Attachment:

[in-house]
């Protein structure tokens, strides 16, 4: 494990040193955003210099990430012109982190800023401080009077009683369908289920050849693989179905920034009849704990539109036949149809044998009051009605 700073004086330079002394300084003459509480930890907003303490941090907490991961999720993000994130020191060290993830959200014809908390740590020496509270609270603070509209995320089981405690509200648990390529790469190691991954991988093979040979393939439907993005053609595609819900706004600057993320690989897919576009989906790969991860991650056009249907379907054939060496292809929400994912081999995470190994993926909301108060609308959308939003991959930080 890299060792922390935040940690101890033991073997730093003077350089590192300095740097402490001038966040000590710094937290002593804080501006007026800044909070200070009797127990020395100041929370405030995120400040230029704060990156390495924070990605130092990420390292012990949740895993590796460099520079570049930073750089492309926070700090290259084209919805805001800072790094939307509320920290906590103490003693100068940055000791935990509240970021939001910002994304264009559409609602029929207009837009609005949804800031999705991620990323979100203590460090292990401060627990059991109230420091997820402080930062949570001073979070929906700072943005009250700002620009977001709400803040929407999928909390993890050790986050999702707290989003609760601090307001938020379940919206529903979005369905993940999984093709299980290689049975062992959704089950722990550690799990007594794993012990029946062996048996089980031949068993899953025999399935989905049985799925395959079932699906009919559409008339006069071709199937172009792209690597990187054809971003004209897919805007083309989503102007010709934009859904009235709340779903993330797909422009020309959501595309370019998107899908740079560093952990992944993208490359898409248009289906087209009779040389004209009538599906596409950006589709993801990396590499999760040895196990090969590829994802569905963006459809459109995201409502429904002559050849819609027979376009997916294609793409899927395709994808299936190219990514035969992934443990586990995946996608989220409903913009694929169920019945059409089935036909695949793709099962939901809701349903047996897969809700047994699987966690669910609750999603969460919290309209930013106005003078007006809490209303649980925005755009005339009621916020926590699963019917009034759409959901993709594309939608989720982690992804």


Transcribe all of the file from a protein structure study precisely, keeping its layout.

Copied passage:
[in-house]
């Protein structure tokens, strides 16, 4: 494990040193955003210099990430012109982190800023401080009077009683369908289920050849693989179905920034009849704990539109036949149809044998009051009605 700073004086330079002394300084003459509480930890907003303490941090907490991961999720993000994130020191060290993830959200014809908390740590020496509270609270603070509209995320089981405690509200648990390529790469190691991954991988093979040979393939439907993005053609595609819900706004600057993320690989897919576009989906790969991860991650056009249907379907054939060496292809929400994912081999995470190994993926909301108060609308959308939003991959930080 890299060792922390935040940690101890033991073997730093003077350089590192300095740097402490001038966040000590710094937290002593804080501006007026800044909070200070009797127990020395100041929370405030995120400040230029704060990156390495924070990605130092990420390292012990949740895993590796460099520079570049930073750089492309926070700090290259084209919805805001800072790094939307509320920290906590103490003693100068940055000791935990509240970021939001910002994304264009559409609602029929207009837009609005949804800031999705991620990323979100203590460090292990401060627990059991109230420091997820402080930062949570001073979070929906700072943005009250700002620009977001709400803040929407999928909390993890050790986050999702707290989003609760601090307001938020379940919206529903979005369905993940999984093709299980290689049975062992959704089950722990550690799990007594794993012990029946062996048996089980031949068993899953025999399935989905049985799925395959079932699906009919559409008339006069071709199937172009792209690597990187054809971003004209897919805007083309989503102007010709934009859904009235709340779903993330797909422009020309959501595309370019998107899908740079560093952990992944993208490359898409248009289906087209009779040389004209009538599906596409950006589709993801990396590499999760040895196990090969590829994802569905963006459809459109995201409502429904002559050849819609027979376009997916294609793409899927395709994808299936190219990514035969992934443990586990995946996608989220409903913009694929169920019945059409089935036909695949793709099962939901809701349903047996897969809700047994699987966690669910609750999603969460919290309209930013106005003078007006809490209303649980925005755009005339009621916020926590699963019917009034759409959901993709594309939608989720982690992804």